Sunday 24 April 2011

Movie Review: Fargo (1996)

A blood-soaked black comedy, Fargo is a captivating classic. Joel and Ethan Coen conjure up a mood of dark doom set against a bleak snow-covered landscape, enlivened by unforgettable personalities and rampant "Minnesota nice" behaviour.

In Minneapolis, car salesman Jerry Lundegaard (William H. Macy) is buried under a mountain of debt and has no apparent legal solutions to dig himself out. In desperation, Jerry meets career criminals Carl (Steve Buscemi) and Gaear (Peter Stormare) in Fargo, North Dakota, supplies them with a car, and hires them to stage the kidnapping of his wife Jean. Jerry intends to get the ransom money from Wade, his rich father-in-law, and then split it with the kidnappers.

While Carl is thoughtful and just wants to get the job done, Gaear is silent and prone to extreme violence. After a clumsy break-in Carl and Gaear do succeed in kidnapping Jean, but on the highway near the town of Brainerd they are stopped by a highway patrol officer. Gaear brutally kills the patrolman and, for good measure, two witnesses who happen to be driving by. A staged hostage-taking is transformed to a triple murder investigation.

Marge Gunderson (Frances McDormand) is the Brainerd chief of police, and seven months pregnant. Her investigations of the highway murders lead her to Jerry's car dealership, and his shifty behaviour doesn't help his cause. With the noose tightening around him, Jerry is desperate to close the ransom deal, but Wade insists on delivering the money, resulting in many more dead bodies. Marge has to quickly follow the trail of violence to put an end to the bloody carnage.

Fargo is a brilliant crime film, one of the finest achievements of the 1990s, and the jewel in the Coen brothers' crown. Working from their own script, the Coens find the dark soul of evil against the chilly white fields of snow, and juxtapose dry humour with unspeakable violence. In the most staid and seemingly content of mid-America environments, the story throws up a desperate husband, a botched hostage taking and heartless killers prone to extreme violence. All that stands between evil running amok and the restoration of some semblance of sanity is a pregnant small town cop.

Although the film opens with the claim that the events portrayed are factual, this is part of the Coens' humour. In fact, the movie is only loosely inspired by a vaguely similar incident that occurred in Connecticut. Equally unhinging is the name Fargo: one scene is set in that city, and the rest of the story takes place across the border in Minnesota.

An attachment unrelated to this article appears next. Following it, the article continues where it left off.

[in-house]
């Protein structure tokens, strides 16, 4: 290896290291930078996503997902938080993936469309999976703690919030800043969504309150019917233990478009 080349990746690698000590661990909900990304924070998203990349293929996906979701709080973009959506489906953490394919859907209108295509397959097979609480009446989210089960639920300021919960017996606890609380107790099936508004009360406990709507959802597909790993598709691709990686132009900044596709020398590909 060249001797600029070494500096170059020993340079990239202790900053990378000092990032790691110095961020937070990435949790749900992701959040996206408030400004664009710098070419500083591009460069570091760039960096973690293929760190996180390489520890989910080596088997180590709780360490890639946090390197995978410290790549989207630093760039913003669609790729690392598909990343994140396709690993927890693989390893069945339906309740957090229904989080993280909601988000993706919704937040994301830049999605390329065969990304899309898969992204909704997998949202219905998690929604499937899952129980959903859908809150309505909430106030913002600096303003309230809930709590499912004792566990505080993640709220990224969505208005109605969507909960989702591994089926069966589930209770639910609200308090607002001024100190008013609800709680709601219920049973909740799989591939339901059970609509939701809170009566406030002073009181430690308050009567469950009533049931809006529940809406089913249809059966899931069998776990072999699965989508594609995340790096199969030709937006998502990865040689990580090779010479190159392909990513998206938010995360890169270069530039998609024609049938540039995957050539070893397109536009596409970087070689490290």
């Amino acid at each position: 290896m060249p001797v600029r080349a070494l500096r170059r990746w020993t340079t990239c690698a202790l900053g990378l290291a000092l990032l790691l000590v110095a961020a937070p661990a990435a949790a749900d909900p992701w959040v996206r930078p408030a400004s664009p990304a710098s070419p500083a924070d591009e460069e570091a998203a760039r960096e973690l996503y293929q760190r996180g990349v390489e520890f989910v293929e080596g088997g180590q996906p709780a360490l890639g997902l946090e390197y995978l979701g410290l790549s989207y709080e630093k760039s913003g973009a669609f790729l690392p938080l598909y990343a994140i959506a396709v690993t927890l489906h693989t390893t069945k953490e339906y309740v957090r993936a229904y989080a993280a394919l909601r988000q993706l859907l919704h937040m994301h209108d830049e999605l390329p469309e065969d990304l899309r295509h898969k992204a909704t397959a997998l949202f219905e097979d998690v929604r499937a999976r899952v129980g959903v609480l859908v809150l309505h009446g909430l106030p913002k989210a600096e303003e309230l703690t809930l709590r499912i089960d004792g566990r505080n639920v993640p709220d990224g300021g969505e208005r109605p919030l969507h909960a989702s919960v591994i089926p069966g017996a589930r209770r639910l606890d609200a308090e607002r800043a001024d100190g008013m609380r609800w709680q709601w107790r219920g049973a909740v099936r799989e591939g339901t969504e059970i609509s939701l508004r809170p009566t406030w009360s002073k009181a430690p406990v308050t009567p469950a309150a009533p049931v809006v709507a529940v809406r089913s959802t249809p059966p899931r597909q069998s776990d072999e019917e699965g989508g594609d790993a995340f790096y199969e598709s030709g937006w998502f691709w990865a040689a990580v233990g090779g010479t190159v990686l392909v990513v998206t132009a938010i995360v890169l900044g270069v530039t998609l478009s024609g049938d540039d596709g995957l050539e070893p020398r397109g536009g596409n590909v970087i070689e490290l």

Fargo draws its radiance from four unforgettable characters. Macy successfully portrays Lundegaard as a man so in over his head that he is uncomfortable in own skin, just one step ahead of total despair. Buscemi creates an almost sympathetic character in Carl, a criminal who can only be described by all who meet him as "kinda funny looking". Violent only when driven over the edge by the apparent ineptitude of others, Carl is dangerously funny and always foul-mouthed.

Stormare's Gaear is nothing but silence, incessant smoking, and brutality. This is a criminal who does not hesitate to kill quickly and at close range, and he does not really care who knows it. It is Gaear who derails Jerry's plan and sets off the avalanche of killings, and none of it seems to bother him. And finally McDormand's Marge slowly takes over as the heart of the film, almost cheerfully overcoming the challenges of her pregnancy to doggedly untangle the web of murders and bring the case to a close, while looking after her marriage and fending off a semi-psychotic suitor.

The Coens direct with elegant understatement, allowing the scenery, the strength of the story, the exceptional characters and Carter Burwell's evocative soundtrack to breathe deep and confidently carry the film forward. Fargo's combination of character-driven comedy and cruelty is movie-making at its best.

All Ace Black Blog Movie Reviews are here.

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